Clearly her eat-less-move-more efforts and all the expert nutritionists she had contact with on the show have not helped her, and there are good physiological reasons why they may have harmed her.
I don't think you and I disagree at base Nigel - eat less crap and move more outdoors. Probably we disagree about carbs a bit. The liver quite clearly gains and loses fat in a very simple Taubesian way, with an extra role for PUFA and fructose, and there is a metabolic advantage (but why does it produce less fatigue or rebound hunger than other energy deficits, is the most interesting question), so I tend to trust such low-carb articles of faith despite the currently incomplete explanations.

Nigel Kinbrum said...

George! How could you? ;-) :-D

Liver's don't "go to the gym". Stuff goes in & stuff comes out. It's stuff going in faster than stuff coming out chronically, that causes problems.

Bill Lagakos tweeted a new study.

Cliff Notes:- NIDDM: moderate to vigorous physical activity (>15 mins ONCE/wk) = -17% all cause mortality.

The Biggest Loser = Massive Facepalm. This doesn't invalidate ELMM. Humans just have a knack for f*cking things up!

I am pro low-carb diets for everyone. I am pro very-low-carb diets for slim people only.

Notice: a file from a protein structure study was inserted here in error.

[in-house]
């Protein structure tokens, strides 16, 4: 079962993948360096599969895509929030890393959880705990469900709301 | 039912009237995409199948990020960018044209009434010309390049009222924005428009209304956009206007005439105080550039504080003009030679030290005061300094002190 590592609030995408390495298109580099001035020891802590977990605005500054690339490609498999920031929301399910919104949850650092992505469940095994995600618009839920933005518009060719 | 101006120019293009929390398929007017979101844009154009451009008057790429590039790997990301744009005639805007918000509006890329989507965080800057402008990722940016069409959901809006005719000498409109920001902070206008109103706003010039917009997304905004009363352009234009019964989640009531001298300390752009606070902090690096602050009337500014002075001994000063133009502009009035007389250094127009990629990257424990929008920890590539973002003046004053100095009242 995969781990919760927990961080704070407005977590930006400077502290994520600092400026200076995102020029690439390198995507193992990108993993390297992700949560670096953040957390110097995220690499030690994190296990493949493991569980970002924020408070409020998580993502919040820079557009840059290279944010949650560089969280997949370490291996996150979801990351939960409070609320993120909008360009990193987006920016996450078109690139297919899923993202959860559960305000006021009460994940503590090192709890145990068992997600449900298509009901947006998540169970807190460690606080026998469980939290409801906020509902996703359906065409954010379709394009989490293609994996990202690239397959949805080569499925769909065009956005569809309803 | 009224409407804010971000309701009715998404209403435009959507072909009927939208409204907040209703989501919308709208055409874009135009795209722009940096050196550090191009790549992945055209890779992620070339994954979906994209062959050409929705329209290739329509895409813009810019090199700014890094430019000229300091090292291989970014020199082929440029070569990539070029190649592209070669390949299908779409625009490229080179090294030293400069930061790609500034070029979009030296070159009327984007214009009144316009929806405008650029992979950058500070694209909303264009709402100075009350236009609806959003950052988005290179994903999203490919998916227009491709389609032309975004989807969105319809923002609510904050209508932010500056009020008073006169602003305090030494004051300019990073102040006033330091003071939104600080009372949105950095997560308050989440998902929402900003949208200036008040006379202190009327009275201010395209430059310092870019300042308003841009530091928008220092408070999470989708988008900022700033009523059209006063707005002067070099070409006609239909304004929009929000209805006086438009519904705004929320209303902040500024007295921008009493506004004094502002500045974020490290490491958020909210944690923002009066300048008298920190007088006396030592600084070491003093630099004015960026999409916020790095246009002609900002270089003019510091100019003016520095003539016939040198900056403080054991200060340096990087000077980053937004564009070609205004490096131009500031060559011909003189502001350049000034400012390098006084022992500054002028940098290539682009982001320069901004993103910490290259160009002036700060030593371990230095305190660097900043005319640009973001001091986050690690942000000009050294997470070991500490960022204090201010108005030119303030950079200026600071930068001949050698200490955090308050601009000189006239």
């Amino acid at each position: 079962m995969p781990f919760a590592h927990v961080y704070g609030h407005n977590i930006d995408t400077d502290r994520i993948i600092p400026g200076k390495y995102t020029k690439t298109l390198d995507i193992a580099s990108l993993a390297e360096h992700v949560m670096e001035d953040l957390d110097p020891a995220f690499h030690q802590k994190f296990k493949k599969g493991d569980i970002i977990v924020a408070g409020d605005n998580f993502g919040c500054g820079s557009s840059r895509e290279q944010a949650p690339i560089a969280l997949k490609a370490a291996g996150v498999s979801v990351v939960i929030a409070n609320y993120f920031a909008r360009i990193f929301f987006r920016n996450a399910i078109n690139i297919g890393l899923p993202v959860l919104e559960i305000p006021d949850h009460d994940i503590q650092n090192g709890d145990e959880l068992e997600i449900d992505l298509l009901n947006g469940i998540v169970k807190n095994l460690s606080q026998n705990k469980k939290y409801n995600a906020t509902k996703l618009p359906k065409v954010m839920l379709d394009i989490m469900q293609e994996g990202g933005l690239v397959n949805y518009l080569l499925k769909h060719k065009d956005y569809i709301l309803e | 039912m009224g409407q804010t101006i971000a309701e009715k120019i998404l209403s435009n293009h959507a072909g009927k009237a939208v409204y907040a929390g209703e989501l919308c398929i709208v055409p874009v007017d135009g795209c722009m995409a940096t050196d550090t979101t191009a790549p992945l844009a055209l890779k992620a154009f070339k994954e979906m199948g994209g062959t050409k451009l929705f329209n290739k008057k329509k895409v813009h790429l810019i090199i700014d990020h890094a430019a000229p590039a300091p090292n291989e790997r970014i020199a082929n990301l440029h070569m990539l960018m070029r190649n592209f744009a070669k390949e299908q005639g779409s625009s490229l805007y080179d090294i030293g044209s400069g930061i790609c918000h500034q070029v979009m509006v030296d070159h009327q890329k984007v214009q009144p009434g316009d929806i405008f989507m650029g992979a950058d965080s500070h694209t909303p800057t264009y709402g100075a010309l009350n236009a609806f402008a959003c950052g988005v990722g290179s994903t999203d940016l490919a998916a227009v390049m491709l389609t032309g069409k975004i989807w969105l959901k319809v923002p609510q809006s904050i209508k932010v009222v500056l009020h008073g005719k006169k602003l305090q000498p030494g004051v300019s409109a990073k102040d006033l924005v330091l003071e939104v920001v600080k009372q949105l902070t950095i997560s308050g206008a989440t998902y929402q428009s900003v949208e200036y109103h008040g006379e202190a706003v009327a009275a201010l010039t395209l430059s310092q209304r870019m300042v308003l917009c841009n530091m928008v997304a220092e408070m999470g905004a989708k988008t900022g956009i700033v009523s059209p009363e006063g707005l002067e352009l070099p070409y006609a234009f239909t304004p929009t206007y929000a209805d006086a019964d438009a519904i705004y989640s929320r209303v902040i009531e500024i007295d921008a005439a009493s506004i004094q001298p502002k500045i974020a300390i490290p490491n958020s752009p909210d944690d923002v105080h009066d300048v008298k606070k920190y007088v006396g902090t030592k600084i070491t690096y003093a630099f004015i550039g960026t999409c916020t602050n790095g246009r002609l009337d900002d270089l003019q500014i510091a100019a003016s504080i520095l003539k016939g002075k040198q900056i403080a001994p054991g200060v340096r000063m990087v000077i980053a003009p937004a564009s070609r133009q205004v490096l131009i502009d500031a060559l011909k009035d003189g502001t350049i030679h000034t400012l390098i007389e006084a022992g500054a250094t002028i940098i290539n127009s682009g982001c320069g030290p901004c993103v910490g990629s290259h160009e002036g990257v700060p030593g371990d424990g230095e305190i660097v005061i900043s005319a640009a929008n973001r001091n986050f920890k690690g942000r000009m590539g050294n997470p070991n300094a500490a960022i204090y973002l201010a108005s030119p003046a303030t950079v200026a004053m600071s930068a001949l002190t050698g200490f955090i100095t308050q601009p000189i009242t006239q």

George Henderson said...

In my fatty liver post I mention research where vigorous exercise (only) helps shift liver fat.
Vigorous exercise upregulates the same genes as carbohydrate restriction does.
i often watch shows like America's Next Top Model where underfeeding is on diplay. I have never thought "that girl needs to move less, a rest would do her good". I wonder if anyone does.
There are sometimes good reasons for re-introducing carbs on very low carb diets, but my personal bias is that "re-introduction" is the apposite word. You don't know what you've got till it's gone and everyone should experience a well-fed ketogenic state at least once in their life. I'll go back there if anything is unsatisfactory, like pressing the restart button. Not everyone needs to live there full-time, by any means.
Which is why I link to pro-carb sites like Perfect Health Diet and Archevore before others in the sidebar.

Nigel Kinbrum said...

That's why I recommend "Right carbs, right amounts, right times."
For some people, the right amount = 50g/day.

I'm still concerned about people who have obviously fat bellies. I don't think that they should go on VLC (~50g/day), due to lack of serum NEFA suppression.

LC (~100g/day) is safer for them.

honora said...

Good to see you in print, George. Interested in the link to the Native Diet. What Maori ate in classical times was fascinating. This included quite a variety of fermented food e.g. toroi No wonder they had such magnificent physiques in early photos and that's including the old folks! We didn't need to practice genocide, we just gave them the opportunity to adopt our dreadful diet instead.